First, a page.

Don’t you love when you ask a Telluride regular where they’ve hiked, and they respond, “Just a Weibe.” The response insinuates that the Weibe isn’t a “real” hike, just a quick loop to do when you don’t have time to really get out. FYI, a three-mile hike, with a 1,200 vertical feet gain that reaches 10,200 feet above sea level is, by most of the world’s standards, a “real” hike.
But this is Telluride. “Real” hikes take four to six hours, include elevation gains of 2,000 to 3,000 vertical feet and lead hikers to the top of high mountain peaks, over rocky saddles and through colorful basins. There is no better place to learn about the area’s endless hiking options and history than Susan Kees’ Telluride Hiking Guide.
Kees, who has lived at the top of Oak Street since the early ’70s, first published her hiking guide in 2000. Her second edition came out in 2002 and now in 2012 she has completed what she believes to be a greatly improved version that includes the various hiking routes overlaid on to USGS maps, GPS coordinates within the hiking descriptions and expanded hikes especially in and around The Wilson Range.
The Telluride Hiking Guide includes the routes up all of the popular Peaks and big loops –Ballard, Ajax, Sneffel’s Highline, The Wastach Trail – but where it excels is in guiding the experienced and adventurous hiker to the less obvious areas and in creating loops and connecting hikes that do not have well-defined trails — or any at all in some places.
For example, you’ve probably hiked Ajax. Why not traverse over to Telluride Peak? Or if you’ve done Sheridan Crosscut (and if you haven’t, you must) why not add Marshall Basin and loop into Liberty Bell Basin? Kees will tell you how.
Or, perhaps you’ve been up Bear Creek a hundred times. Have you ever crossed the River about two-thirds of the way up to find the La Junta Trail and hike up to the old Ballard Boarding House — or all the way to the saddle between La Junta and Bridal Veil Basins for a total elevation gain of 4,100 feet?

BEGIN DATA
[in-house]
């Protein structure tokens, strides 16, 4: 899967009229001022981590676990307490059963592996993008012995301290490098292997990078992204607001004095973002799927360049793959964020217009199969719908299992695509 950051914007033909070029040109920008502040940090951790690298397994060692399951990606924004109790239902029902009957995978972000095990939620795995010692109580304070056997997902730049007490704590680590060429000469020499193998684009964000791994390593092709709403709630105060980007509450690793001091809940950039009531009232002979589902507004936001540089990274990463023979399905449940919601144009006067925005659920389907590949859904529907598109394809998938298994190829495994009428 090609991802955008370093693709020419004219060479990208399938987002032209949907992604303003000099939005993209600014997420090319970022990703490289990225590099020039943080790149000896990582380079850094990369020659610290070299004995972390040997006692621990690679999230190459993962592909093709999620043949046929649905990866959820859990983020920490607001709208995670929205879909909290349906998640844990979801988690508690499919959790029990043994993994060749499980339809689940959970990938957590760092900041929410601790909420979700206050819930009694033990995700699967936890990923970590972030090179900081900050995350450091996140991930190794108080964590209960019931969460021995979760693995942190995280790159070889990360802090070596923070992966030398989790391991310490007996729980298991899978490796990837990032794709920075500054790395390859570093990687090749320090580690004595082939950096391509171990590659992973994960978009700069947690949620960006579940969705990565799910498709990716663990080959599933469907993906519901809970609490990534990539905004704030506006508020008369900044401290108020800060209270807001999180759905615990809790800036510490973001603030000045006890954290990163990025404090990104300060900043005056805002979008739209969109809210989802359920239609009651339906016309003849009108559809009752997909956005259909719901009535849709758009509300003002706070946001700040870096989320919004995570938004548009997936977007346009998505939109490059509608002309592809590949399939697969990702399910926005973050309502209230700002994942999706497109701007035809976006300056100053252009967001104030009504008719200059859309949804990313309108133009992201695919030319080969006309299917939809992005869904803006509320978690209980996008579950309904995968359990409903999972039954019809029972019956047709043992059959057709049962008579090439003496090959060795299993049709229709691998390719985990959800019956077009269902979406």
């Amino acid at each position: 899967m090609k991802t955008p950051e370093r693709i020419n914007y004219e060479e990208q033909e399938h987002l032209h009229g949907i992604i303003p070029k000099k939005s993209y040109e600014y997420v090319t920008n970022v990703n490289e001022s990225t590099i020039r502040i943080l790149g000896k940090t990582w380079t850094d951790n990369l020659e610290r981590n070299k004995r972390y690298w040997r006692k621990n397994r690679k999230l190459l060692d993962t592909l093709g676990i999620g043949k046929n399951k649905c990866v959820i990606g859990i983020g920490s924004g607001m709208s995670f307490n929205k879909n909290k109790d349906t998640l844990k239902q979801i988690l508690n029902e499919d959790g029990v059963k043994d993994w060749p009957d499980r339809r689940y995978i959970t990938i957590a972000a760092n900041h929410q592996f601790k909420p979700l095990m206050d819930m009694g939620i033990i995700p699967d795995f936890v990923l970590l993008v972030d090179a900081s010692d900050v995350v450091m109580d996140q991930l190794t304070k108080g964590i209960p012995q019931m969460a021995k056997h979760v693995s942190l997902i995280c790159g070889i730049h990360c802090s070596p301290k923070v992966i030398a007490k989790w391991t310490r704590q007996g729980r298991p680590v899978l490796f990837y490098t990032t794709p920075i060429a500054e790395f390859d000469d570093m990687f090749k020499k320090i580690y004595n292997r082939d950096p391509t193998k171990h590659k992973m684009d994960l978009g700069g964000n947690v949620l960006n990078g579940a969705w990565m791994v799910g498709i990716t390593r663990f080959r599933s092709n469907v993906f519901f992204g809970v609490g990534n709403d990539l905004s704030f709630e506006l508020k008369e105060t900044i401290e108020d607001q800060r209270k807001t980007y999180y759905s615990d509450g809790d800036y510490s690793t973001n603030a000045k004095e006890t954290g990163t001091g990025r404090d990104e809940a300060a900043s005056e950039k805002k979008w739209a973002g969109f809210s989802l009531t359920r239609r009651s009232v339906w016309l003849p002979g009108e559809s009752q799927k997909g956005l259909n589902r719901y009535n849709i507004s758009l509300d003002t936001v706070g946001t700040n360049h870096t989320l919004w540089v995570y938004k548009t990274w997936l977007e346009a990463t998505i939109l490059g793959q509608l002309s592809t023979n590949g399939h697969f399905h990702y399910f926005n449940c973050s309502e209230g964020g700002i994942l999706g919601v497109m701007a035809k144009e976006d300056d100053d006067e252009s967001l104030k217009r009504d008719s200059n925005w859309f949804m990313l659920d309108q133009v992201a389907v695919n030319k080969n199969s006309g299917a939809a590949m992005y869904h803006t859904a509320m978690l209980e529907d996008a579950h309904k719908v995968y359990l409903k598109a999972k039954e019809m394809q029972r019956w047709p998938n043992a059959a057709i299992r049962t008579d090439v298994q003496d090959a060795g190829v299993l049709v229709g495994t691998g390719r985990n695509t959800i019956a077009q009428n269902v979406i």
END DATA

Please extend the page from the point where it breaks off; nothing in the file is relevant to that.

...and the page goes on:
Kees shares the routes to all of these places and their rich history. For her, the two — hiking and history– just go together. In fact, it was her interest in the area’s mining history that inspired her to hike. In the ‘70’s she wrote biographies of the miners for the local paper, then, out of curiosity, began hiking to the various sites that they told her about.
In her hiking descriptions, she shares interesting tidbits such as The Ballard Boarding House was a great place to get a whiskey during Prohibition and there were alleged sightings of a female ghost at The Lewis Mine. She also tells of the people who lived in the various places and gives intricate details of daily life.
Of Sheridan Crosscut she writes, “The first building site at the mine was the old boardinghouse. My neighbor, Mrs. Clementi, worked as a cook’s helper and met her first husband at the Sheridan Crosscut. Her daughter, Marina,… remembered her mother riding a horse to Telluride and walking (in heels, not hiking shoes) into Liberty Bell Basin where she visited a friend.”
“My idea was to make a tribute –- to toast the miners who are the unsung heroes,” Kees said. “My sense is we wouldn’t be here if the miners hadn’t been here. They made the roads and the trails. They made this possible and nobody has really thanked them.”
Kees’ Telluride Hiking Guide is her “thank you”. And, she does them right. Her guide has plenty of hikes with a low risk of getting lost, but she also includes those that demand some focused route finding and will take you places where it will seem only those as hearty and tough as the miners have been. As you’re doing them, if you begin to get tired or discouraged, just think of Mrs. Clementi in her heels.
If you want to do more than “just” a Wiebe, pick up The Telluride Hiking Guide at Between the Covers in Telluride or online at telluridehikingguide.com. Also visit the website for current updates about the hikes and hiking conditions and to add your own comments and questions.
Summer Sunday is a weekly column by Jesse James McTigue and sponsored by Jagged Edge intended to deliver tips, news, musings and stories about the people, places, events and experiences that make the Telluride summer an epic adventure.